Taiwan Finds Improper Use of ‘War Mode’ in Missile Misfire

Tsai Ing-wen

Tsai Ing-wen speaks in response to the fatal anti-ship missile launch.

Photographer: Handout via EPA
  • Firing accidental, not intended to provoke China, report says
  • Weapon killed Taiwanese fishing boat captain, injured crew

A Taiwan Defense Ministry investigation found that several missteps and procedural violations led to the navy’s fatal missile launch Friday, determining the incident wasn’t intended to provoke China.

Mistakes aboard the Jin-Jiang class patrol craft included the use of “war mode” on a weapons control panel rather than a training setting, according to the ministry’s report, which was submitted Monday to a parliamentary committee. The weapons operator was left unsupervised before firing the anti-ship missile, which struck a Taiwanese fishing boat and killed one person.

QuickTake Taiwan's Tightrope

“The incident was caused by a series of discipline violations and mistakes,” said the report, the findings of which were first reported by Bloomberg News on Monday. “It wasn’t just one individual operating mistake.”

The launch came as the Communist Party was celebrating its 95th anniversary on mainland China, which remains military rivals with the self-ruled island. The incident represents an early test for Taiwanese President Tsai Ing-wen, whose refusal to accept Beijing’s bottom line for continued negotiations has seen formal communication channels severed since her inauguration in May.

In a speech Friday, President Xi Jinping issued a warning to Taiwan while reaffirming his commitment to peaceful reunification between the former civil war foes. "We resolutely oppose splittist forces of ‘Taiwan independence,’” Xi said. “The entire Chinese nation, 1.3 billion Chinese people will not allow any activity in any form at any time to split the country," he said.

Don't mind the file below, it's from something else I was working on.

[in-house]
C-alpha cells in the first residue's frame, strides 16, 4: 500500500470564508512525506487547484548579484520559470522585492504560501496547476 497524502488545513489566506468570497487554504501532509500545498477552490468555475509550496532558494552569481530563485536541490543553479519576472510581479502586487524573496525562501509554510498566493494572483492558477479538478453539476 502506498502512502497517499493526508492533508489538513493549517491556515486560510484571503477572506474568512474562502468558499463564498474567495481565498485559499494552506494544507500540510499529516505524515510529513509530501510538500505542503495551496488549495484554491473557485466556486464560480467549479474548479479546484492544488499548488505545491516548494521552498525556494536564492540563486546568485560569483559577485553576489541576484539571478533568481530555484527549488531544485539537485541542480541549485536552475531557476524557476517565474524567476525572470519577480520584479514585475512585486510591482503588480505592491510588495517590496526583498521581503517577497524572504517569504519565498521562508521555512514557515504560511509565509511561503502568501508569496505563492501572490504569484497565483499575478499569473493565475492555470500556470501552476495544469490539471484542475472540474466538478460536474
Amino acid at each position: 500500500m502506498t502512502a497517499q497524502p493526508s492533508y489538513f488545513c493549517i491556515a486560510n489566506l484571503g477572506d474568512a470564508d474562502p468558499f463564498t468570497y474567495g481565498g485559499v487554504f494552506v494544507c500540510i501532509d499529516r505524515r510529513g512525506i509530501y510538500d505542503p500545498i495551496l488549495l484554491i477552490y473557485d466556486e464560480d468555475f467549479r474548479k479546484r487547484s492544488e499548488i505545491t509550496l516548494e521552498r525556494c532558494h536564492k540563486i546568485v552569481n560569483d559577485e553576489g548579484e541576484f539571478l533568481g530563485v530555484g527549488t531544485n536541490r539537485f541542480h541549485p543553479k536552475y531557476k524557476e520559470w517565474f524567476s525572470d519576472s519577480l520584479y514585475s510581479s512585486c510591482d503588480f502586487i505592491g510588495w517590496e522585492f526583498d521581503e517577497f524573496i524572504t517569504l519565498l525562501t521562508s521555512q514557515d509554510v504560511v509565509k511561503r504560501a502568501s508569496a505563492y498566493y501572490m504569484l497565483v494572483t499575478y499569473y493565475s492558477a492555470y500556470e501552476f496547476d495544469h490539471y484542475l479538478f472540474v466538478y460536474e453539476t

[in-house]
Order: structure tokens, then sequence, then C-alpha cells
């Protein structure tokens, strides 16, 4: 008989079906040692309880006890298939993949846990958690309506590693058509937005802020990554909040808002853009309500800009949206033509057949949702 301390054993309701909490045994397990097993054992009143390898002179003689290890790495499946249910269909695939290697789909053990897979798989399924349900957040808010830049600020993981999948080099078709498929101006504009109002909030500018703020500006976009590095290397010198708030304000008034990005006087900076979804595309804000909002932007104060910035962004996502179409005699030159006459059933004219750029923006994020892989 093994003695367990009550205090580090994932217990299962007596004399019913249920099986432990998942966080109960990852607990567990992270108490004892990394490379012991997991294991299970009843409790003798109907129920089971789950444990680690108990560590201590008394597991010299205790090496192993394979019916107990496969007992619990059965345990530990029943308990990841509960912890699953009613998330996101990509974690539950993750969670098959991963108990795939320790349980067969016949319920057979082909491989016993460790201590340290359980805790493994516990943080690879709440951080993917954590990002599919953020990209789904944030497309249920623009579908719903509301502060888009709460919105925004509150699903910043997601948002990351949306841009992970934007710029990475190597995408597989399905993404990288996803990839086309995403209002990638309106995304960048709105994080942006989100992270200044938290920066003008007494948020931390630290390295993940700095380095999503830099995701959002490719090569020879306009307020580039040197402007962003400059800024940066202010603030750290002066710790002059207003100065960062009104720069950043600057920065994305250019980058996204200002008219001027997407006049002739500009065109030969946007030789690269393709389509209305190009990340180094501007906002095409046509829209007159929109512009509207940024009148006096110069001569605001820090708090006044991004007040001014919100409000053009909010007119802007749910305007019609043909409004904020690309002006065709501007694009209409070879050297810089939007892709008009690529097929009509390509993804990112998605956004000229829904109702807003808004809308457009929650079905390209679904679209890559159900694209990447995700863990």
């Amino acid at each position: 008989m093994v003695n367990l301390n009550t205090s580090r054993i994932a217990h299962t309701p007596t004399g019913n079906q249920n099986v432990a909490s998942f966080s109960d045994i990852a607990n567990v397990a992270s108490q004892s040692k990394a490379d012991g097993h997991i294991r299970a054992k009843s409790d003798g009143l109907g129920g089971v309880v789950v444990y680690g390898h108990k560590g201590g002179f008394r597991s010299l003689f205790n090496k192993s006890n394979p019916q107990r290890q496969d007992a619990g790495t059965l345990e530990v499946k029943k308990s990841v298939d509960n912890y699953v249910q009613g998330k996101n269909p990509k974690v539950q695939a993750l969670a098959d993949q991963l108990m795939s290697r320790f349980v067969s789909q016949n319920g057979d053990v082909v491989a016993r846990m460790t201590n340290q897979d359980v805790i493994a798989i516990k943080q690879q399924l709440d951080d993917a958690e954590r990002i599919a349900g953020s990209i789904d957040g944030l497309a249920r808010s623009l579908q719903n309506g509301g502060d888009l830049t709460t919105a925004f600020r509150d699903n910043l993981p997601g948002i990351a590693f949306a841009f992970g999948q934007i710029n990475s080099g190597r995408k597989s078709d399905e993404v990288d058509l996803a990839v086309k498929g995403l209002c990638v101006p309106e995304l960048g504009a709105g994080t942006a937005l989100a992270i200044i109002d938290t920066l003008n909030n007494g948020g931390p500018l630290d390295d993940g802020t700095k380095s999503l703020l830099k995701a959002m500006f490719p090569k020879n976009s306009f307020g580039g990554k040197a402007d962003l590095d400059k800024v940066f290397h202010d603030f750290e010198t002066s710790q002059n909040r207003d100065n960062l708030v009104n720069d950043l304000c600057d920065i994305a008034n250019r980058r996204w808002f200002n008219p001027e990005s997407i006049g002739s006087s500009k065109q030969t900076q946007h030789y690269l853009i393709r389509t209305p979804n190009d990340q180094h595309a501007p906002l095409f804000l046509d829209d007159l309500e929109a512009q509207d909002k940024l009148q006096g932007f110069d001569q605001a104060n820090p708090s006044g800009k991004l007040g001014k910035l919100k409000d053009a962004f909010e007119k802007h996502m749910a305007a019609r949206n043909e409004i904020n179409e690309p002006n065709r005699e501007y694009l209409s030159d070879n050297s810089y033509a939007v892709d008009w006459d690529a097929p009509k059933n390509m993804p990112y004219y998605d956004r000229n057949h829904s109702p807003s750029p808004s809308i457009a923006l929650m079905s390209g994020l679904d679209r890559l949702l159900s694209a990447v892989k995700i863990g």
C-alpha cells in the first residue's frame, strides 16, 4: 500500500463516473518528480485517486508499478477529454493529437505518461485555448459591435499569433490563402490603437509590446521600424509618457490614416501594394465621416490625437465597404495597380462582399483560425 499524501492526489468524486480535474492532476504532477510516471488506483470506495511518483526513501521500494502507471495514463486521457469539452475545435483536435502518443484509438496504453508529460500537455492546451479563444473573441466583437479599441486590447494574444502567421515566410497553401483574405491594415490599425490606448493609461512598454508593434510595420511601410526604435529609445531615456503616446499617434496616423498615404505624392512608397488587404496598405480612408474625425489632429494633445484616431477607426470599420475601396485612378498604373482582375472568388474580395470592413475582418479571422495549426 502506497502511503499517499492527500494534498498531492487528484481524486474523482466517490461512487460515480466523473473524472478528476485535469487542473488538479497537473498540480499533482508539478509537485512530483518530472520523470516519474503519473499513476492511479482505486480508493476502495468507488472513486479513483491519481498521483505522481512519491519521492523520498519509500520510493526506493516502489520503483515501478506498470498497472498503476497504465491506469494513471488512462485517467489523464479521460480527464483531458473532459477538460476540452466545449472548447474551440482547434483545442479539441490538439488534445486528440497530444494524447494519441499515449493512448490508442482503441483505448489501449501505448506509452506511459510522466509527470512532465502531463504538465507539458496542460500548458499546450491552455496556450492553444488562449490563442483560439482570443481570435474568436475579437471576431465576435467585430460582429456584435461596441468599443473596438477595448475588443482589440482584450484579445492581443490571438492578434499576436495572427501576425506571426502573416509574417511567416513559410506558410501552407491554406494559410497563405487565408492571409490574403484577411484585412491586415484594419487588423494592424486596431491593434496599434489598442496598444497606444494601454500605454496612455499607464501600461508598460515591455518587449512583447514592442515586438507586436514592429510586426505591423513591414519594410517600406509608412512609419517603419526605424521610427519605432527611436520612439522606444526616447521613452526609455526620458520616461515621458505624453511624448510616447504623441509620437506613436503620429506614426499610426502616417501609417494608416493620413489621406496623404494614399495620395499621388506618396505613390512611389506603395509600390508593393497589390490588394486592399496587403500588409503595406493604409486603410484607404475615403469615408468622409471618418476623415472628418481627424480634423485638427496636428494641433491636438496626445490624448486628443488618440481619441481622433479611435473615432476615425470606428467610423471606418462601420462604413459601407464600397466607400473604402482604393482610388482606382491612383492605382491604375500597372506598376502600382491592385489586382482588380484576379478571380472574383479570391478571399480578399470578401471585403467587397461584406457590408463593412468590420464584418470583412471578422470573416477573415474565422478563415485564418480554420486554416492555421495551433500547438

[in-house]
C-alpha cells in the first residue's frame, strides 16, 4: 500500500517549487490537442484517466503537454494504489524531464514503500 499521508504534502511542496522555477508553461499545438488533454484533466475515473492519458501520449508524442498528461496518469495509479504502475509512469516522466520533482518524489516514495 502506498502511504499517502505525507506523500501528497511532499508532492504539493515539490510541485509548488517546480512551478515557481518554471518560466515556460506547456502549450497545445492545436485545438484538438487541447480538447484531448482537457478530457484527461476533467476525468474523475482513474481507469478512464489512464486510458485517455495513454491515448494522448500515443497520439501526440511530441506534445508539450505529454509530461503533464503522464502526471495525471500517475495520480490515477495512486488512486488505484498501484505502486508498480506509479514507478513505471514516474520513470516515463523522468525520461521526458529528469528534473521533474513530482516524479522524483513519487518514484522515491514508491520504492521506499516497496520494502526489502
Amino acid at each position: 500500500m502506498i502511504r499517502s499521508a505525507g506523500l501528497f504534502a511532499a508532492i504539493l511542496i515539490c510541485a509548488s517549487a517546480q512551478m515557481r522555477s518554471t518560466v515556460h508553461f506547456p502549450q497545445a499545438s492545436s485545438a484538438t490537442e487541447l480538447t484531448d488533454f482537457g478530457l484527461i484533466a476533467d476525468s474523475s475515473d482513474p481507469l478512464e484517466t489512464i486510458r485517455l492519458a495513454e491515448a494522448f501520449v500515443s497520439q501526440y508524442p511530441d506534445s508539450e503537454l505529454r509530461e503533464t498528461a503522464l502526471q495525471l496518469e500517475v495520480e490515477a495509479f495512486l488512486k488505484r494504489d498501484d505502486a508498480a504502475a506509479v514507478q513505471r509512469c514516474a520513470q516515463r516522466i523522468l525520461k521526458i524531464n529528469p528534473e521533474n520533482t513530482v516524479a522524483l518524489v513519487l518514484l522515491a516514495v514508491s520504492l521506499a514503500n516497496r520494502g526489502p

‘Responsible Explanation’

The Chinese government’s top negotiator for Taiwanese affairs, Zhang Zhijun, on Friday called the launch a serious matter and demanded a "responsible explanation," according to the official Xinhua News Agency. Taiwanese Vice Admiral Mei Chia-shu had earlier described the incident as an isolated case caused by human error.

The Taiwan report said the firing had had “no impact” on regional security. The island’s defense forces have observed “no abnormal” military activity in the Taiwan Strait. In a separate report to lawmakers, Taiwan’s Mainland Affairs Council described China’s response as “low key” and “self-restrained.”

The Hsiung Feng III missile penetrated the fishing boat but didn’t explode. It killed the Taiwanese captain and injured three crew members, including Philippine and Vietnamese nationals, Taiwan’s Foreign Ministry said in an e-mailed statement. The projectile never crossed the median line between Taiwan and the Chinese mainland, the ministry said.

Tsai expressed her condolences to the family of the captain and apologized to those injured, the Foreign Ministry said. “The government takes full responsibility and all related agencies will assist the families in seeking compensation," it quoted her as saying.

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